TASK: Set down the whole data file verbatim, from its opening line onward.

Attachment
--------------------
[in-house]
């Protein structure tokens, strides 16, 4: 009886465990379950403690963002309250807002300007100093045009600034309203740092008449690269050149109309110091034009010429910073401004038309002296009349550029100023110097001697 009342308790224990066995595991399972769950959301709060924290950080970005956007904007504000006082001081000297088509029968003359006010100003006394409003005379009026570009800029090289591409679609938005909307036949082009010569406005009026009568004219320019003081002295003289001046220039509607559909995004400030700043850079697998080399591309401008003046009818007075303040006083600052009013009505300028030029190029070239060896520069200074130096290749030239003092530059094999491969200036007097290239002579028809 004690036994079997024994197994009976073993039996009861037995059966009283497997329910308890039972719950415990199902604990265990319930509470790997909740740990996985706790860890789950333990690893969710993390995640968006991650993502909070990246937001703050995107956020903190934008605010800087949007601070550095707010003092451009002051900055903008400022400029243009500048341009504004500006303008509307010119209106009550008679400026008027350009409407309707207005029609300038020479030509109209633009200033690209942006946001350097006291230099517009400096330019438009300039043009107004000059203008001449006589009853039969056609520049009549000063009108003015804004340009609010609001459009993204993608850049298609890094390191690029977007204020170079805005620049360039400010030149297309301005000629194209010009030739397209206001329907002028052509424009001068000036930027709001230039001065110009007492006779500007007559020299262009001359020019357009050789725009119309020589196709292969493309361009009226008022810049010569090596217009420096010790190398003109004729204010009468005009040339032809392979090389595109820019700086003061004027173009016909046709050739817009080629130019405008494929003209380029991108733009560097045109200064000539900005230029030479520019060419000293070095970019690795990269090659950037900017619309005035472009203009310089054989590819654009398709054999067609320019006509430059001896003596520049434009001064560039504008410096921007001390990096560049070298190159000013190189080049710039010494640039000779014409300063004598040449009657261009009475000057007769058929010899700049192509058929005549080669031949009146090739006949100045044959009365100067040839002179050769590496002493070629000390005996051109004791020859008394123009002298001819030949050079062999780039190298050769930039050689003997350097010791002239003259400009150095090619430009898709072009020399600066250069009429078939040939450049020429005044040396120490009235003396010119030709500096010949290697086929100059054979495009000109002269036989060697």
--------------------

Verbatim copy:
[in-house]
């Protein structure tokens, strides 16, 4: 009886465990379950403690963002309250807002300007100093045009600034309203740092008449690269050149109309110091034009010429910073401004038309002296009349550029100023110097001697 009342308790224990066995595991399972769950959301709060924290950080970005956007904007504000006082001081000297088509029968003359006010100003006394409003005379009026570009800029090289591409679609938005909307036949082009010569406005009026009568004219320019003081002295003289001046220039509607559909995004400030700043850079697998080399591309401008003046009818007075303040006083600052009013009505300028030029190029070239060896520069200074130096290749030239003092530059094999491969200036007097290239002579028809 004690036994079997024994197994009976073993039996009861037995059966009283497997329910308890039972719950415990199902604990265990319930509470790997909740740990996985706790860890789950333990690893969710993390995640968006991650993502909070990246937001703050995107956020903190934008605010800087949007601070550095707010003092451009002051900055903008400022400029243009500048341009504004500006303008509307010119209106009550008679400026008027350009409407309707207005029609300038020479030509109209633009200033690209942006946001350097006291230099517009400096330019438009300039043009107004000059203008001449006589009853039969056609520049009549000063009108003015804004340009609010609001459009993204993608850049298609890094390191690029977007204020170079805005620049360039400010030149297309301005000629194209010009030739397209206001329907002028052509424009001068000036930027709001230039001065110009007492006779500007007559020299262009001359020019357009050789725009119309020589196709292969493309361009009226008022810049010569090596217009420096010790190398003109004729204010009468005009040339032809392979090389595109820019700086003061004027173009016909046709050739817009080629130019405008494929003209380029991108733009560097045109200064000539900005230029030479520019060419000293070095970019690795990269090659950037900017619309005035472009203009310089054989590819654009398709054999067609320019006509430059001896003596520049434009001064560039504008410096921007001390990096560049070298190159000013190189080049710039010494640039000779014409300063004598040449009657261009009475000057007769058929010899700049192509058929005549080669031949009146090739006949100045044959009365100067040839002179050769590496002493070629000390005996051109004791020859008394123009002298001819030949050079062999780039190298050769930039050689003997350097010791002239003259400009150095090619430009898709072009020399600066250069009429078939040939450049020429005044040396120490009235003396010119030709500096010949290697086929100059054979495009000109002269036989060697």